When you arrive in Santiago de Compostela with the spirit and body of a pilgrim, you visit the tomb of the Apostle and embrace the back of his figure in the dressing room on the main altar, after entering the cathedral by his Holy Door in that magical atmosphere which floats like a haze between the square of La Quintana and that of Obradoiro, between that of Platerías and that of Azabacherías, does not leave one to wonder if indeed the remains of the Apostle Santiago el Mayor will be preserved there with traditional veneration through the ages.
If one heeds the legend as briefly is told in the pamphlets and tourist guides, esoteric books, literary essays, novels rediscovering hidden truths, or radio or television programs that meet at night Best scenario, all elements directed to the consumerist and curious mentality of the fleeting visitor, or of the listener not demanding and avid of flashy novelties, the doubt is more than inevitable: the legend tells us that the body of Santiago arrived in Galicia in one Stone boat that floated on the waters, where the holy body rested, crossing, through supernatural forces, the Mediterranean and Atlantic waters that separated Palestine from Galicia.
From the most elementary logic, the approach is an impossibility that renders the Jacobean legend in its entirety unfeasible, reduced to a pious tradition lacking any historical foundation, or to an unscientific account that does not deserve investigation or is worthy of study, or to the trajectory of A myth that obeys political, military, ecclesiastical, cultural or doctrinal interests. The evangelizing options of James the Greater in Hispania and the location of his sepulcher in Galicia are relegated to merely ecclesiastical initiatives that intentionally hide a pagan precedent. In this way, tendencies are found that are easily diffused in a permissive and uncritical environment towards initiatory and esoteric approaches, avidly for sensationalist novelties supposedly hidden throughout history by tendentious doctrinal interests, in a land well subsumed by the anthropological reinterpretations of the New It was, with the anti-clerical tendencies of a society increasingly dominated by the culture of science and well-being, generating a totum revolutum where it is difficult to defend the legitimate options of the old Jacobean Tradition.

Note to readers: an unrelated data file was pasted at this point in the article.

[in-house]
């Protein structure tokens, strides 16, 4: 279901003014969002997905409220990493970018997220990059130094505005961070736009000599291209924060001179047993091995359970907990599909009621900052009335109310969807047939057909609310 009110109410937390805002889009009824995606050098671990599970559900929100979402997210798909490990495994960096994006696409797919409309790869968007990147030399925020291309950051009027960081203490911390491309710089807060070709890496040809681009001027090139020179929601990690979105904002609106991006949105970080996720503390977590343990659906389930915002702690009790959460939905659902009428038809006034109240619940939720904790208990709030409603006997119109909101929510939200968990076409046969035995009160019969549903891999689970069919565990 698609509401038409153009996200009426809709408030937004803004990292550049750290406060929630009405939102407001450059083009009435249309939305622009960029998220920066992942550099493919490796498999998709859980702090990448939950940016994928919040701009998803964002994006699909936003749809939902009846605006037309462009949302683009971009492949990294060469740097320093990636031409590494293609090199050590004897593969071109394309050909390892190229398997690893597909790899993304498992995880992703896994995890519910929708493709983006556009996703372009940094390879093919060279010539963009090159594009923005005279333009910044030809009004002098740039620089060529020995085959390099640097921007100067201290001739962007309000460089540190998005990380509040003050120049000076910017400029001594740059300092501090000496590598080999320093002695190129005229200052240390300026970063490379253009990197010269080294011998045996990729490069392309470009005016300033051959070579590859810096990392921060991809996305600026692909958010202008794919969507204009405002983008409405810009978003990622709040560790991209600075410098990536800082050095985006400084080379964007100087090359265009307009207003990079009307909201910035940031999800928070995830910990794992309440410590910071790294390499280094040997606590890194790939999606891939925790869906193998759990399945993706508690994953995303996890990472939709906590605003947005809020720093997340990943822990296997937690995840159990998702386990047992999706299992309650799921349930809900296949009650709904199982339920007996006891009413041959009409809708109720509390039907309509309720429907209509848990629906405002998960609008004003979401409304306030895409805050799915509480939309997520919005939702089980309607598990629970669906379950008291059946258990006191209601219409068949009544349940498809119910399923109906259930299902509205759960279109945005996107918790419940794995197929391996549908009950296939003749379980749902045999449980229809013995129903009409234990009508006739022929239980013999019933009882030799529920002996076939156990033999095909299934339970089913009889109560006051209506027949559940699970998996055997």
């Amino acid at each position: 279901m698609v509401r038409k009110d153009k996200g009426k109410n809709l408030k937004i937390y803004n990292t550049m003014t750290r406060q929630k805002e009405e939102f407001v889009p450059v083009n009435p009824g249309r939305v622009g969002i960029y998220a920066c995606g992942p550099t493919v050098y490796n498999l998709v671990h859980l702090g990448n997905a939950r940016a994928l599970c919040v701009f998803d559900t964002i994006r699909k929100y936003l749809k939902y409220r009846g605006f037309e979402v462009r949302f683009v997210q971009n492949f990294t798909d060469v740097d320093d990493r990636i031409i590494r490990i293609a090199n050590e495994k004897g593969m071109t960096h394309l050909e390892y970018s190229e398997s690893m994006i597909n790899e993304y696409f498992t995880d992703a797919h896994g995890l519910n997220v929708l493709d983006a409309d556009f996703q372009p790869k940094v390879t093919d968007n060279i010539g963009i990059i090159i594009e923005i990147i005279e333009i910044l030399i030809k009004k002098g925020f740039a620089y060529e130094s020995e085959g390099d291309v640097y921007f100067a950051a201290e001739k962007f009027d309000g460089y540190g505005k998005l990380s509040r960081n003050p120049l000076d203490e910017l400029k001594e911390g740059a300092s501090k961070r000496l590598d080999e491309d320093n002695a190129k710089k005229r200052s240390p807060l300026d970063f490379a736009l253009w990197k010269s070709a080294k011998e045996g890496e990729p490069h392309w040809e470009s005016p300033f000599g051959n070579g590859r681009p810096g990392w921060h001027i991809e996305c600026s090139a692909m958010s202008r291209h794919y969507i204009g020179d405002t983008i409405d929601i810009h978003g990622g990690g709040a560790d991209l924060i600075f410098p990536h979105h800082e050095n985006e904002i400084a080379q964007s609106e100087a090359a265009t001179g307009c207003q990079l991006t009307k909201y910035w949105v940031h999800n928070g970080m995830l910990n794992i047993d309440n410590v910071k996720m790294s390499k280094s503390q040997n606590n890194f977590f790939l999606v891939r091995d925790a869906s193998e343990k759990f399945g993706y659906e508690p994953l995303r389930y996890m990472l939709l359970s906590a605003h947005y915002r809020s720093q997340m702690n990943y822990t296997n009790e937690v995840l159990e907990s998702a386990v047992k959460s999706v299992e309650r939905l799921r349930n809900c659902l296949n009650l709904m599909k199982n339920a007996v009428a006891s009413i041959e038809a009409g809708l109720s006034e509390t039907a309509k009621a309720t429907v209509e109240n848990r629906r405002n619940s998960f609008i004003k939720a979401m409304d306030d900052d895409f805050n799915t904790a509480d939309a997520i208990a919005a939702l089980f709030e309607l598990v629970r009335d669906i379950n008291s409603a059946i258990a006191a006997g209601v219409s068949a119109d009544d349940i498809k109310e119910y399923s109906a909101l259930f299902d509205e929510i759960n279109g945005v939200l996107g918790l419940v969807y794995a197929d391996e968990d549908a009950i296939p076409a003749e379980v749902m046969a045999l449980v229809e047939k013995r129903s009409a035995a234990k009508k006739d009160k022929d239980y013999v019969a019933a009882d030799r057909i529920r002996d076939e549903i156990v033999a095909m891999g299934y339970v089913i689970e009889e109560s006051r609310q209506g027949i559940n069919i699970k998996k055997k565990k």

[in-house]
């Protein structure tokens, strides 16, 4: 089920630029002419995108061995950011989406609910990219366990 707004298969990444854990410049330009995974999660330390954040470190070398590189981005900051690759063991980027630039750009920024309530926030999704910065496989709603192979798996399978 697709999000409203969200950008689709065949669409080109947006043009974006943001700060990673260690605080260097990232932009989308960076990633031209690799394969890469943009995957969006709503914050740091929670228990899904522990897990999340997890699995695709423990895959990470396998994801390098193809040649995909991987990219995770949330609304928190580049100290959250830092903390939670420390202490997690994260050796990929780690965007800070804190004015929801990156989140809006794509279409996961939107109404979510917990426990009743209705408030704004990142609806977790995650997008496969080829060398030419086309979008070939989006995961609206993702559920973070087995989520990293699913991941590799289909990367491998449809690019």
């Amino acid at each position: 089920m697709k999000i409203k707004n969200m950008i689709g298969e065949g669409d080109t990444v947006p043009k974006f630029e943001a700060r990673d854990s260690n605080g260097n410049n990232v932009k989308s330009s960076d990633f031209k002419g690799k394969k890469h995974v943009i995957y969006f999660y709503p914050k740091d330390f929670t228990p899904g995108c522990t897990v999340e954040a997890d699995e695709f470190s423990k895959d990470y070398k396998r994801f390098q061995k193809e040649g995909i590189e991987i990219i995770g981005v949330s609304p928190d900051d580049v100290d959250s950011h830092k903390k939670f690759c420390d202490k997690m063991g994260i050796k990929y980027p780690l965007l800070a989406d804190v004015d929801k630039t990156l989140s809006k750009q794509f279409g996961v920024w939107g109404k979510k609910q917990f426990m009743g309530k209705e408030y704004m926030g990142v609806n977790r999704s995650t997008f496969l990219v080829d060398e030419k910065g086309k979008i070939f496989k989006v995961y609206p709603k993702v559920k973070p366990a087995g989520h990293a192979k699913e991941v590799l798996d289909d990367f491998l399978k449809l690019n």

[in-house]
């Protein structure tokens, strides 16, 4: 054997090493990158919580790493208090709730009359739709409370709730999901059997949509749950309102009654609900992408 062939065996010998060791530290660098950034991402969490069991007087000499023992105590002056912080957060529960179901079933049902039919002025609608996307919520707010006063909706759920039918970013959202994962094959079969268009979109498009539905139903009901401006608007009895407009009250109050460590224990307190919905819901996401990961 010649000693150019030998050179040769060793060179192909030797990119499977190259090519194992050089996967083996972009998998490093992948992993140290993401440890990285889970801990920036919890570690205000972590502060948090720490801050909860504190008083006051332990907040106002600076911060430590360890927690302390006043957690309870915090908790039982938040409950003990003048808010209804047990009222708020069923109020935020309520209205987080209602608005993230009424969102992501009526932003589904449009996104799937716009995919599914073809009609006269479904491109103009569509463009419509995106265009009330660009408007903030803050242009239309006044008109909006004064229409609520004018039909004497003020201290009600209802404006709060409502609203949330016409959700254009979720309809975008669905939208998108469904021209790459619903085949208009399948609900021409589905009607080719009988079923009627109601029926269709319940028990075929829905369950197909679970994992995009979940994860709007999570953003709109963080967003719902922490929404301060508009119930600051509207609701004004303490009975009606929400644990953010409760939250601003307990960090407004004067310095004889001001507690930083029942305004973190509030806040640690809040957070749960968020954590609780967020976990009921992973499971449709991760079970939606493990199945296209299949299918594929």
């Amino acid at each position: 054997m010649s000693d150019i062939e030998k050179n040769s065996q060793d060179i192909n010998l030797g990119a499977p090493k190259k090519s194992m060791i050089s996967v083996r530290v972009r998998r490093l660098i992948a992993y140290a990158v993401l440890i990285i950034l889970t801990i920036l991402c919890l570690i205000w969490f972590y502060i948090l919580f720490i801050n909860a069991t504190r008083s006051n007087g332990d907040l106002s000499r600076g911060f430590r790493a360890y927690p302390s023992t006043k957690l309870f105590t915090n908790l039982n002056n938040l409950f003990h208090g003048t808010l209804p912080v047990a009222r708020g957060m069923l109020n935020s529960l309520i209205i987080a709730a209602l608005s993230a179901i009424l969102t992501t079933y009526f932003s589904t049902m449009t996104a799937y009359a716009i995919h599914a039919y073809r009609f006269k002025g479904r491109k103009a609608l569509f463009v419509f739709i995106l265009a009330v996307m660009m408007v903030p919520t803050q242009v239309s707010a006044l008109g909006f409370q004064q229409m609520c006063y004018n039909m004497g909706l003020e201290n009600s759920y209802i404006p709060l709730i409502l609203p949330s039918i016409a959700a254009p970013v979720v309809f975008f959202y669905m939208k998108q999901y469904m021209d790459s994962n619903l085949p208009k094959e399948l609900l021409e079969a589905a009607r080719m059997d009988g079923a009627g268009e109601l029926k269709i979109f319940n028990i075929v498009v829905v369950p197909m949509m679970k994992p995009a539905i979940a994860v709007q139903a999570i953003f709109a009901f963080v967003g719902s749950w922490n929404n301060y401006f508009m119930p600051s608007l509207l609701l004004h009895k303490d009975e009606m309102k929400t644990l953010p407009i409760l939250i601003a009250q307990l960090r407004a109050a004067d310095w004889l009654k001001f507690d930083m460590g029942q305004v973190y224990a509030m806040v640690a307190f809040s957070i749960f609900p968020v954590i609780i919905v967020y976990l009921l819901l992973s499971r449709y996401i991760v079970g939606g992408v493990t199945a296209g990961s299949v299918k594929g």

But then, that colossal cathedral that impresses to see from the Plaza del Obradoiro, that admirable Portico of Glory, that prodigious phenomenon of pilgrimage for centuries, that millenary cult to the Apostle Santiago, is only the fruit of a tradition supported in a legend that Perhaps it could be inspired by good faith, naivety, equivocation, opportunism, convenience, imagination, fantasy, fanaticism or lies ?. The contradiction is so great that it is necessary to approach the Tradition with an unprejudiced and multidisciplinary purpose to see if it contains indications or criteria of verisimilitude, or if on the contrary it is a well-worn falsehood in the course of History.